IndiGo and SpiceJet, which operate domestic flights from T1, confirmed that their operations were impacted.

IndiGo stated that the unplanned situation had affected operations across its network, while SpiceJet announced that flights have been cancelled as T1 will remain partially closed for operations until further notice.

Several labourers were feared trapped when an under-construction wall in Vasant Vihar collapsed. Rescue operations by NDRF, DDMA, civic agencies, fire, and police are ongoing. Delhi Fire Service (DFS) officials received a call regarding the collapse at 5:30 am and deployed five fire tenders.

Also Read: Delhi Rains: Wall collapses, three labourers feared trapped

Three construction workers are feared trapped in the mud slush, with rescue teams using cranes to remove rubble and pumps to clear water.

The Delhi Traffic Police issued alerts to notify the affected carriageways, advising commuters to plan their journey accordingly. Visuals from various parts of the city showed several areas inundated with water, leading to long traffic jams which affected commuters, especially office-goers.

The Delhi Police received several calls regarding traffic issues, waterlogging, and uprooting of trees since the morning. At the New Delhi Railway Station, people had to walk through knee-deep water, carrying children to navigate the flooded roads. Water also filled metro stations in some areas, adding to commuters’ discomfort.

Traffic is affected on several major roads due to waterlogging, including Anuvrat Marg, Ring Road, Aurobindo Marg, Outer Ring Road, Rohtak Road, Mathura Road, and Road No. 13.

The Delhi Metro Rail Corporation closed the entry and exit gates at Yashobhoomi Sector 25 Dwarka, and the shuttle service from Delhi Aerocity Metro station to Terminal 1-IGI Airport was suspended. Many commuters took to social media to share updates regarding the traffic situation across the national capital.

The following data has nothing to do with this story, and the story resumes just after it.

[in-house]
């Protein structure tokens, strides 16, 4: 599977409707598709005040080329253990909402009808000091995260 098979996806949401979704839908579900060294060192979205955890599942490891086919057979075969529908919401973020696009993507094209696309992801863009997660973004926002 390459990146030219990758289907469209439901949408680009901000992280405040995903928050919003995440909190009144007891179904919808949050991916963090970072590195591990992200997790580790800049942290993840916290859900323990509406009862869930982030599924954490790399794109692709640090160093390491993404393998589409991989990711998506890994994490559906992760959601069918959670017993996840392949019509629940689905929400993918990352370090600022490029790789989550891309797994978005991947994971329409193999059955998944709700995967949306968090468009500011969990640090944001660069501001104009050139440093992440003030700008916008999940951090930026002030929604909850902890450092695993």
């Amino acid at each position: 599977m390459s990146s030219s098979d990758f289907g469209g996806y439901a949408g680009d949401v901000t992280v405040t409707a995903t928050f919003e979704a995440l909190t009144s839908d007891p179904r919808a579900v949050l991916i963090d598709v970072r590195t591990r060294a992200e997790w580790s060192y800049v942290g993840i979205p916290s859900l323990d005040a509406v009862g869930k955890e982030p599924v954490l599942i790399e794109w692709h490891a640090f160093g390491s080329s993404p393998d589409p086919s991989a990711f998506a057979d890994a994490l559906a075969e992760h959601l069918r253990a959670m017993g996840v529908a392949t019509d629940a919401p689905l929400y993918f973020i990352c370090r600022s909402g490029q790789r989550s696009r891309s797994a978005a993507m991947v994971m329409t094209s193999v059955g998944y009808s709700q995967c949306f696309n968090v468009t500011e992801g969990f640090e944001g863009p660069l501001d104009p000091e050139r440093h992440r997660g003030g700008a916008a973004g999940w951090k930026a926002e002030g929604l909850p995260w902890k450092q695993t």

Lieutenant Governor VK Saxena took stock of the situation in Delhi after hours-long rain brought the city to a standstill and directed officials to set up an emergency control room and deploy static pumps to address waterlogging reports.

Chairing an emergency meeting, the LG said that all senior officers on leave should report back to duty immediately and no leave should be sanctioned for the next two months.

Senior officers of civic agencies, including the Delhi Jal Board, Public Works Department, Municipal Corporation of Delhi, Delhi Development Authority, Irrigation and Flood Control Department, and Delhi Police attended the meeting.

Saxena said that the de-silting of drains had not been completed and the Flood Control Order was yet to be issued.

He directed officials to undertake de-silting work on an emergent basis over the next week and set up an emergency control room for waterlogging complaints, manned 24X7 by senior officials.

Various agencies were instructed to deploy static pumps and field staff to drain water from roads. The Irrigation and Flood Control Department was directed to remain in touch with counterparts in Haryana and Himachal Pradesh to assess rainfall levels and discharges from the Hathnikund barrage.

The revenue department was instructed to activate the disaster response cell under the Delhi Disaster Management Authority (DDMA) in case of excess rainfall and seek assistance from the National Disaster Response Force (NDRF) for any emergency measures during the monsoon.